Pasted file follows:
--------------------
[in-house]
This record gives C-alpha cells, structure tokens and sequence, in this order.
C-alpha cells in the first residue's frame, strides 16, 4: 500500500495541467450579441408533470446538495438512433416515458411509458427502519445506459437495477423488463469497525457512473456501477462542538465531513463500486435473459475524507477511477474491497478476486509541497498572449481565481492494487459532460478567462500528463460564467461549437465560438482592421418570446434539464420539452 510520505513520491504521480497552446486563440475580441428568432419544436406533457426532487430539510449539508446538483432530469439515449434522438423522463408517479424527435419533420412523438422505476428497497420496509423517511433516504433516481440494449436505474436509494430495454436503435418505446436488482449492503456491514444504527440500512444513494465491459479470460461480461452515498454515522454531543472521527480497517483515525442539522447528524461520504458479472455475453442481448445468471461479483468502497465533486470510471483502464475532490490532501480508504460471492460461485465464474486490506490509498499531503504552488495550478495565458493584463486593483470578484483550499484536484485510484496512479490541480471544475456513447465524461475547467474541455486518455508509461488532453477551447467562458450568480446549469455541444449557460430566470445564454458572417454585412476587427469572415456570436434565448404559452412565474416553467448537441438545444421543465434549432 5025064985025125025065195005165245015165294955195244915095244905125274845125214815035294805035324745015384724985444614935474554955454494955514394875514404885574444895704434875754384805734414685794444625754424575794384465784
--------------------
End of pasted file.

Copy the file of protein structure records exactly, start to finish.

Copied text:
[in-house]
This record gives C-alpha cells, structure tokens and sequence, in this order.
C-alpha cells in the first residue's frame, strides 16, 4: 500500500495541467450579441408533470446538495438512433416515458411509458427502519445506459437495477423488463469497525457512473456501477462542538465531513463500486435473459475524507477511477474491497478476486509541497498572449481565481492494487459532460478567462500528463460564467461549437465560438482592421418570446434539464420539452 510520505513520491504521480497552446486563440475580441428568432419544436406533457426532487430539510449539508446538483432530469439515449434522438423522463408517479424527435419533420412523438422505476428497497420496509423517511433516504433516481440494449436505474436509494430495454436503435418505446436488482449492503456491514444504527440500512444513494465491459479470460461480461452515498454515522454531543472521527480497517483515525442539522447528524461520504458479472455475453442481448445468471461479483468502497465533486470510471483502464475532490490532501480508504460471492460461485465464474486490506490509498499531503504552488495550478495565458493584463486593483470578484483550499484536484485510484496512479490541480471544475456513447465524461475547467474541455486518455508509461488532453477551447467562458450568480446549469455541444449557460430566470445564454458572417454585412476587427469572415456570436434565448404559452412565474416553467448537441438545444421543465434549432 5025064985025125025065195005165245015165294955195244915095244905125274845125214815035294805035324745015384724985444614935474554955454494955514394875514404885574444895704434875754384805734414685794444625754424575794384465784